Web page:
Watoto choir shares story of Africa’s vulnerable children

The Watoto Children’s Choir is kicking off its four-month United States tour with appearances in Florida, including local stops.

The choir’s tour, entitled “Beautiful Africa: A New Generation,” seeks to raise awareness about the plight of orphaned and vulnerable children in Africa.

The Watoto Children’s Choir is touring around the Southeastern United States, including stops in Wesley Chapel, Lutz and Tampa. Allan Nyakaana takes center stage here. (Courtesy of Watoto Children's Choir)

The Watoto Children’s Choir is touring around the Southeastern United States, including stops in Wesley Chapel, Lutz and Tampa. Allan Nyakaana takes center stage here.
(Courtesy of Watoto Children’s Choir)

The performances — which are free and open to the public — include original African music, dance routines and life-transforming stories from rescued orphans and women who are part of the choir.

Local stops on the tour include a 7 p.m. performance Jan. 14 at Victorious Life Church, 6224 Old Pasco Road in Wesley Chapel, and three performances at Van Dyke Church in Lutz. The Van Dyke performances are at 6 p.m. on Jan. 17, and 9:30 a.m. and 11:15 a.m. on Jan. 18. Van Dyke is at 17030 Lakeshore Road.

Each of the children in the choir has suffered the loss of one or both parents. They live in Watoto Children’s Villages where they are nurtured to become productive citizens and leaders in their own country.

Edwinsmith Kigozi, now 29, was just 11 years old when he went to live in a Watoto Village. His parents had both died. His uncle did not have the means to support him and they welcomed Watoto’s help, said Kigozi, now a team leader with the organization.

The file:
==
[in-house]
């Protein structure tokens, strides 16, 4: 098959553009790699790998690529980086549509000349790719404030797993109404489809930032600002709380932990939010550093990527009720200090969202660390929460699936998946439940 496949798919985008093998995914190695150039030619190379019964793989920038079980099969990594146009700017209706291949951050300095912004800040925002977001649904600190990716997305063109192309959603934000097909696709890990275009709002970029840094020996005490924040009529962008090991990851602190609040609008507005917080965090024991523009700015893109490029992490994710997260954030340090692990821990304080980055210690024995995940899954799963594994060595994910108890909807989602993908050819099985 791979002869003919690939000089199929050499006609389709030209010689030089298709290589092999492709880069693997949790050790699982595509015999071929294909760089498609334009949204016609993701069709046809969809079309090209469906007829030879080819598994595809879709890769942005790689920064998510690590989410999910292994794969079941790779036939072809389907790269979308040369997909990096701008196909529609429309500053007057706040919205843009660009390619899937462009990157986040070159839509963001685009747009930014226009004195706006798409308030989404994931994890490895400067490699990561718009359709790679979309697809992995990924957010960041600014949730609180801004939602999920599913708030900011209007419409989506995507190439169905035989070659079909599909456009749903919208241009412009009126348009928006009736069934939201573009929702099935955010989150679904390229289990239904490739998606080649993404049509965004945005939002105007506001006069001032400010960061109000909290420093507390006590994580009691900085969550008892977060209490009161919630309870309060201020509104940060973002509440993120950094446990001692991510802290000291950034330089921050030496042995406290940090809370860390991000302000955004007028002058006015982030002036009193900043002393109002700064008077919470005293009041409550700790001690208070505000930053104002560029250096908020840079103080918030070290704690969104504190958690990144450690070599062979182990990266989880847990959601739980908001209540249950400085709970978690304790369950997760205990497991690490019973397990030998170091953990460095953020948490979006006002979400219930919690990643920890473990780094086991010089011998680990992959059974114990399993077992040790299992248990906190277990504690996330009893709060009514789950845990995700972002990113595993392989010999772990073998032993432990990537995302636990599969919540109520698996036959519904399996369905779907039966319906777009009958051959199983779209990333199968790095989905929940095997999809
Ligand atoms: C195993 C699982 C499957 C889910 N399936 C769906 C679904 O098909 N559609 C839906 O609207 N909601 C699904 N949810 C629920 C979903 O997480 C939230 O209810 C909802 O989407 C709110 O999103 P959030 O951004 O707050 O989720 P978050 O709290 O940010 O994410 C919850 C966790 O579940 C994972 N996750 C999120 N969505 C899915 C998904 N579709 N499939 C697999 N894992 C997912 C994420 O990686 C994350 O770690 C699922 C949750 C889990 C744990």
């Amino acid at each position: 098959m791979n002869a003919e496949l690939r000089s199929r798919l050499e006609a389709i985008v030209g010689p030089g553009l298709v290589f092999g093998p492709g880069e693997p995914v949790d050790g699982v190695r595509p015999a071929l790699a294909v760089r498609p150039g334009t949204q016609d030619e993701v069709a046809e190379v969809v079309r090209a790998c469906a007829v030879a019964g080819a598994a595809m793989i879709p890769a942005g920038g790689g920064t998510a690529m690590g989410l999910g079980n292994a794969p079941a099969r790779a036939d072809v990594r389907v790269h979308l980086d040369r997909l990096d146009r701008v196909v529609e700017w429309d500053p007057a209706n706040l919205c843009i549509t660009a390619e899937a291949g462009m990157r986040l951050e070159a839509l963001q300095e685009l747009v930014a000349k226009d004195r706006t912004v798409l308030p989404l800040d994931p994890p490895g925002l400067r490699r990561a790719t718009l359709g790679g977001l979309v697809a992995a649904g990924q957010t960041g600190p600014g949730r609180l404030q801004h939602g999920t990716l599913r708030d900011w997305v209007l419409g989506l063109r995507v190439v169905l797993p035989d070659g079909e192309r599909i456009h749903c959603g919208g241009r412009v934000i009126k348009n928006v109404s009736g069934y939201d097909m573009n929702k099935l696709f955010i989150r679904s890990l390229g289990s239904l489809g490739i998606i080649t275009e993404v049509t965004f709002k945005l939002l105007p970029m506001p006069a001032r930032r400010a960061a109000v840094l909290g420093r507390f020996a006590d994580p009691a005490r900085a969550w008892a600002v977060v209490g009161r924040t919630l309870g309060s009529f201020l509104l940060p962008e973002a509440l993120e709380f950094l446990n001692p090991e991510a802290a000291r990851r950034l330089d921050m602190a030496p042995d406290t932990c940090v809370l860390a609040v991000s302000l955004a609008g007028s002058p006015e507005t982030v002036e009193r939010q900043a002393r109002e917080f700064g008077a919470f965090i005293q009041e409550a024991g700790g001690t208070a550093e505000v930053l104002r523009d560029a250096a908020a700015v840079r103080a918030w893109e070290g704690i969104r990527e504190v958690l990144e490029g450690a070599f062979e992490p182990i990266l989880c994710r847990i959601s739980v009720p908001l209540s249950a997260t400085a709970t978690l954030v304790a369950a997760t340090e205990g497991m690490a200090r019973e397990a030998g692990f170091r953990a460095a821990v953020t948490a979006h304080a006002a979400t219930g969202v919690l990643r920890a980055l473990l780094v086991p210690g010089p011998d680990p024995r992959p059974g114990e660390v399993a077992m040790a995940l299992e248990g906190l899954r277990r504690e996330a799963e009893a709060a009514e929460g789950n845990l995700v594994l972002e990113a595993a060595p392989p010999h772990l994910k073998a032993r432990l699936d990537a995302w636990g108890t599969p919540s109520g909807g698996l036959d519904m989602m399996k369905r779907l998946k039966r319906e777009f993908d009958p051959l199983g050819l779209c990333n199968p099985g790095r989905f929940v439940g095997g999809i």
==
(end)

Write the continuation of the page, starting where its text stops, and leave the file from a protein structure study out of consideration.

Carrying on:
The concerts feature a fusion of contemporary gospel and traditional African rhythm.

Watoto’s children’s choirs have been traveling internationally since 1994 as ambassadors for millions of children who have been orphaned as a result of HIV/AIDS, war and poverty.

Besides appearing in the United States, the choirs have traveled to Australia, Brazil, China, Europe, Hong Kong, Japan, Germany, France and the U.S, among others.

Their audiences have included royalty, presidents, ministers, as well as people without rank or wealth.

The choirs serve as a cultural exchange and as a way to attract support for Watoto’s work, Kigozi said.

Choir members have the chance to be exposed to a broader world, he said. And, the hope is that audience members will do something about the plight that less fortunate people face, not only in Africa, but in America and other places, Kigozi said.

Watoto’s aim is to nurture children and to help them to develop into future leaders in their country, Kigozi said. Those leadership roles may come in different spheres of life, including medicine, law, politics and other areas.

Besides the Wesley Chapel and Lutz appearances, the choir also will be performing at Exciting Central Tampa Baptist Church, 2923 North Tampa St., in Tampa, at 6:30 p.m. on Jan. 21.

Published January 14, 2015

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